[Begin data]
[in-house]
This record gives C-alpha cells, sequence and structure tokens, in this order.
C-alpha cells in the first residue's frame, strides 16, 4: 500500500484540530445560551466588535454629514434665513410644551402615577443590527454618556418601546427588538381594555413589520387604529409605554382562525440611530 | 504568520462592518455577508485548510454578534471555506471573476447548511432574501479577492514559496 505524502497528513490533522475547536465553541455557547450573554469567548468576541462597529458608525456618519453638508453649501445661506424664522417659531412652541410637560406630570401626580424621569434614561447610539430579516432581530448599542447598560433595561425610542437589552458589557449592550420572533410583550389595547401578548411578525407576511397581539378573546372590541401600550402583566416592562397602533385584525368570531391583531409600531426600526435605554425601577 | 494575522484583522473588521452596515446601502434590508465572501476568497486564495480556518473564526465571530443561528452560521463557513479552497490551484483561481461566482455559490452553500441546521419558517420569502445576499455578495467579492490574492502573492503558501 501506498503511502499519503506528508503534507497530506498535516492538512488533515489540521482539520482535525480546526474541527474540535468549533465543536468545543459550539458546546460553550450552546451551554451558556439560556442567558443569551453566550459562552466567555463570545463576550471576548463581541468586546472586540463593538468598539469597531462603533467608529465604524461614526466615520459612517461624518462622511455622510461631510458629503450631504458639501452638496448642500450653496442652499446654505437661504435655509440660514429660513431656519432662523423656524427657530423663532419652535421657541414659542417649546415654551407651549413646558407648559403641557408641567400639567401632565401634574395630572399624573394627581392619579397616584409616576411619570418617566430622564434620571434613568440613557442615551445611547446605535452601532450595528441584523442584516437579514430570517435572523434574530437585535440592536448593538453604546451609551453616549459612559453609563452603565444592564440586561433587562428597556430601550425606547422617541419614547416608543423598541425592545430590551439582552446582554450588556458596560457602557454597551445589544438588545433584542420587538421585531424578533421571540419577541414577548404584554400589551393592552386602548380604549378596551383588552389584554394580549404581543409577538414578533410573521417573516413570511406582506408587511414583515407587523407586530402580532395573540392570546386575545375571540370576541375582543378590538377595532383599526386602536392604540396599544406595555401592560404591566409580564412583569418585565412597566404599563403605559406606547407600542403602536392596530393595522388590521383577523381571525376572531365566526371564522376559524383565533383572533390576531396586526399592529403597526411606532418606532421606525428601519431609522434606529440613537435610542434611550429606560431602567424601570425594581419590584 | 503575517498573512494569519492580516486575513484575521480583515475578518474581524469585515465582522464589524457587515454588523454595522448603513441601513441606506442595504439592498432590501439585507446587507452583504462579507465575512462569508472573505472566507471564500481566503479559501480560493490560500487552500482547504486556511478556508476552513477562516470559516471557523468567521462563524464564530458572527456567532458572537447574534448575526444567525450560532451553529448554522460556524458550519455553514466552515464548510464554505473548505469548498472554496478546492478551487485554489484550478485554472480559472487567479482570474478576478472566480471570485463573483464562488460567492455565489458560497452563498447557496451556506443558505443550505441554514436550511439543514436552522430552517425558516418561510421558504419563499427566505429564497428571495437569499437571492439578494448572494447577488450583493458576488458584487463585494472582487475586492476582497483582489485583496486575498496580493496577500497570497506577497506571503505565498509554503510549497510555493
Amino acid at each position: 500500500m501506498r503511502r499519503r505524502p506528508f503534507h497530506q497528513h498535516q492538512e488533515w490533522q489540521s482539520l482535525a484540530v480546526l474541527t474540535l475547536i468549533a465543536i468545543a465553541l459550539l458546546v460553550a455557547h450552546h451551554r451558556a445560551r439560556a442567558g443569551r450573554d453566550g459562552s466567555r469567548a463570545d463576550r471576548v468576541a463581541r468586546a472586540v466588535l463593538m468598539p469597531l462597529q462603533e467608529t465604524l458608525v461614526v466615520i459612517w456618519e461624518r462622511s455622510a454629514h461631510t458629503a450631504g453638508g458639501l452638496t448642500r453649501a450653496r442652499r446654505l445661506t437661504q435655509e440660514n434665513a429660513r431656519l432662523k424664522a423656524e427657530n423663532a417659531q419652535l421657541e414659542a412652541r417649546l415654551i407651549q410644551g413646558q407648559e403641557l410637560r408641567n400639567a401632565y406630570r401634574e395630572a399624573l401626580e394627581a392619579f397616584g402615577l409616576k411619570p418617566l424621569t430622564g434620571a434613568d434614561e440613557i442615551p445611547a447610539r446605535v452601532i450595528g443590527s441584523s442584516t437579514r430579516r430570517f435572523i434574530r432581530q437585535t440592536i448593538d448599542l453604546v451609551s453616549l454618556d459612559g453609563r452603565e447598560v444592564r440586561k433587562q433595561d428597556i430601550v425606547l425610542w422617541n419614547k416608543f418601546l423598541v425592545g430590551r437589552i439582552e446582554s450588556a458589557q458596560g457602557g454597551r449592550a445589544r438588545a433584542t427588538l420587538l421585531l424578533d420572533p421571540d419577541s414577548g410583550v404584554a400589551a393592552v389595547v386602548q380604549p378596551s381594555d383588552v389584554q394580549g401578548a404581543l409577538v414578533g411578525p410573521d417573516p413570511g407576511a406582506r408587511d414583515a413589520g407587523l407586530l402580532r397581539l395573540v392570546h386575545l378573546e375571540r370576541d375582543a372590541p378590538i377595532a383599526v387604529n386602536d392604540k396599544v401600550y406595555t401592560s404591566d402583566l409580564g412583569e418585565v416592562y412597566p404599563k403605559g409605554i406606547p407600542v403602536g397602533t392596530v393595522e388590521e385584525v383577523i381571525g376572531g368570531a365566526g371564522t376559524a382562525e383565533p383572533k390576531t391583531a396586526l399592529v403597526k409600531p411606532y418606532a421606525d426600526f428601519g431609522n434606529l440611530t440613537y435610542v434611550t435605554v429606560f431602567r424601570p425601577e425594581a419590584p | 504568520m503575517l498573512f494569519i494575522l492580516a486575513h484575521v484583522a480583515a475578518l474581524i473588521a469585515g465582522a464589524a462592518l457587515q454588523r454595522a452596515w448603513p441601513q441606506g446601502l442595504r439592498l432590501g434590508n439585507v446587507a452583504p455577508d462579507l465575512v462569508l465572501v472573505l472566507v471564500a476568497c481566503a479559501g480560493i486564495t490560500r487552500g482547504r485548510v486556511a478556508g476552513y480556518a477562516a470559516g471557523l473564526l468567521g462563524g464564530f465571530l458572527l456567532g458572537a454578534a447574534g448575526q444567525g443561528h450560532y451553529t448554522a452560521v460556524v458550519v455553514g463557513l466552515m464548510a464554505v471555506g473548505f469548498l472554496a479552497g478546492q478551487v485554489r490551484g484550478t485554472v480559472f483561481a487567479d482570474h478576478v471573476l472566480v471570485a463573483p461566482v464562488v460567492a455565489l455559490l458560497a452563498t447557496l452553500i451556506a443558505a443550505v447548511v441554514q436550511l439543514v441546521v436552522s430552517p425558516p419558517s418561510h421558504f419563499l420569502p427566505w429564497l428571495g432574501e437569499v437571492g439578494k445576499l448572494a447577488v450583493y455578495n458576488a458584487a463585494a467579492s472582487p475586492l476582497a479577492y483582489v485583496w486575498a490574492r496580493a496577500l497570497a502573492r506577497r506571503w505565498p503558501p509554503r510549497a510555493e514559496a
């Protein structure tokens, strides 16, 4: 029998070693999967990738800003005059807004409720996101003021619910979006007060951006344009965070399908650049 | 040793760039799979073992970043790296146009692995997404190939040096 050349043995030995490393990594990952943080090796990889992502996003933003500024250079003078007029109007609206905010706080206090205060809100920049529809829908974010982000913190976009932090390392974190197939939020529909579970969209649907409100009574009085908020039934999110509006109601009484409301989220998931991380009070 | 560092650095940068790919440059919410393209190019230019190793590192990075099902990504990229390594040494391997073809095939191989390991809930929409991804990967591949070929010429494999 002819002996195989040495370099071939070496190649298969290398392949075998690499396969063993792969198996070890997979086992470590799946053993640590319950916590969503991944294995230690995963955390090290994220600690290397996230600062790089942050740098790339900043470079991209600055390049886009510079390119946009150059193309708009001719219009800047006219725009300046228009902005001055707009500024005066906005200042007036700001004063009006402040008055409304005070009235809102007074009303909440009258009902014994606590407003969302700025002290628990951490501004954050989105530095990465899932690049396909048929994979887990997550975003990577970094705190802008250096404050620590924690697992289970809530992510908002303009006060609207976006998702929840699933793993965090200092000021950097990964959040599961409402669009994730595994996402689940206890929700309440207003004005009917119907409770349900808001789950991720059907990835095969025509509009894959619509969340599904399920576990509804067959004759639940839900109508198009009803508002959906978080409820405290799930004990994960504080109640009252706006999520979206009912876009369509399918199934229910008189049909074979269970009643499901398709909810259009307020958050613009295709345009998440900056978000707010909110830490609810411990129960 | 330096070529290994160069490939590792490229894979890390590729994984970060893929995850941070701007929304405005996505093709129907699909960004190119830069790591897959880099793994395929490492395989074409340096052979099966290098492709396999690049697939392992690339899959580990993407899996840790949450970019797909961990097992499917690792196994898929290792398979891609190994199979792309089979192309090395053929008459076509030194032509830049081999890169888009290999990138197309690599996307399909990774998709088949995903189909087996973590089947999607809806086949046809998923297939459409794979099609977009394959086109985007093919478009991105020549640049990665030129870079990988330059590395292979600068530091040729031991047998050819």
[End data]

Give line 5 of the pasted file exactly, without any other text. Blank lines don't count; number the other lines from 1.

């Protein structure tokens, strides 16, 4: 029998070693999967990738800003005059807004409720996101003021619910979006007060951006344009965070399908650049 | 040793760039799979073992970043790296146009692995997404190939040096 050349043995030995490393990594990952943080090796990889992502996003933003500024250079003078007029109007609206905010706080206090205060809100920049529809829908974010982000913190976009932090390392974190197939939020529909579970969209649907409100009574009085908020039934999110509006109601009484409301989220998931991380009070 | 560092650095940068790919440059919410393209190019230019190793590192990075099902990504990229390594040494391997073809095939191989390991809930929409991804990967591949070929010429494999 002819002996195989040495370099071939070496190649298969290398392949075998690499396969063993792969198996070890997979086992470590799946053993640590319950916590969503991944294995230690995963955390090290994220600690290397996230600062790089942050740098790339900043470079991209600055390049886009510079390119946009150059193309708009001719219009800047006219725009300046228009902005001055707009500024005066906005200042007036700001004063009006402040008055409304005070009235809102007074009303909440009258009902014994606590407003969302700025002290628990951490501004954050989105530095990465899932690049396909048929994979887990997550975003990577970094705190802008250096404050620590924690697992289970809530992510908002303009006060609207976006998702929840699933793993965090200092000021950097990964959040599961409402669009994730595994996402689940206890929700309440207003004005009917119907409770349900808001789950991720059907990835095969025509509009894959619509969340599904399920576990509804067959004759639940839900109508198009009803508002959906978080409820405290799930004990994960504080109640009252706006999520979206009912876009369509399918199934229910008189049909074979269970009643499901398709909810259009307020958050613009295709345009998440900056978000707010909110830490609810411990129960 | 330096070529290994160069490939590792490229894979890390590729994984970060893929995850941070701007929304405005996505093709129907699909960004190119830069790591897959880099793994395929490492395989074409340096052979099966290098492709396999690049697939392992690339899959580990993407899996840790949450970019797909961990097992499917690792196994898929290792398979891609190994199979792309089979192309090395053929008459076509030194032509830049081999890169888009290999990138197309690599996307399909990774998709088949995903189909087996973590089947999607809806086949046809998923297939459409794979099609977009394959086109985007093919478009991105020549640049990665030129870079990988330059590395292979600068530091040729031991047998050819």